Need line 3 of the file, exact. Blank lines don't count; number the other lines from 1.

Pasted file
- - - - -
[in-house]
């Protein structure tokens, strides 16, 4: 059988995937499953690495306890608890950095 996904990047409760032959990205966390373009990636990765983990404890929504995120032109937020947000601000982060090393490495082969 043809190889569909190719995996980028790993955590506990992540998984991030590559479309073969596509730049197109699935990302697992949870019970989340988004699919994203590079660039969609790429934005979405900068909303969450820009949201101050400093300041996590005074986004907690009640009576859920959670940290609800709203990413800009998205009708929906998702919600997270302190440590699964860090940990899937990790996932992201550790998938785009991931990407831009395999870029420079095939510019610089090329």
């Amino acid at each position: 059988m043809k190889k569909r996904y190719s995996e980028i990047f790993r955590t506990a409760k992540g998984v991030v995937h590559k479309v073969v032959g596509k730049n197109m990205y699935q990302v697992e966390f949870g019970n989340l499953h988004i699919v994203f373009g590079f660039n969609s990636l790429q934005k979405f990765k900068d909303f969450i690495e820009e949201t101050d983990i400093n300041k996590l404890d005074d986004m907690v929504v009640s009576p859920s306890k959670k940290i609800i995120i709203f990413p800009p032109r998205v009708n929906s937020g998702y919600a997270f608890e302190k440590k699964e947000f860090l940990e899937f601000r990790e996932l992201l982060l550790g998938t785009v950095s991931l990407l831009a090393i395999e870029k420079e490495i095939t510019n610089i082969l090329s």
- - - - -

């Amino acid at each position: 059988m043809k190889k569909r996904y190719s995996e980028i990047f790993r955590t506990a409760k992540g998984v991030v995937h590559k479309v073969v032959g596509k730049n197109m990205y699935q990302v697992e966390f949870g019970n989340l499953h988004i699919v994203f373009g590079f660039n969609s990636l790429q934005k979405f990765k900068d909303f969450i690495e820009e949201t101050d983990i400093n300041k996590l404890d005074d986004m907690v929504v009640s009576p859920s306890k959670k940290i609800i995120i709203f990413p800009p032109r998205v009708n929906s937020g998702y919600a997270f608890e302190k440590k699964e947000f860090l940990e899937f601000r990790e996932l992201l982060l550790g998938t785009v950095s991931l990407l831009a090393i395999e870029k420079e490495i095939t510019n610089i082969l090329s």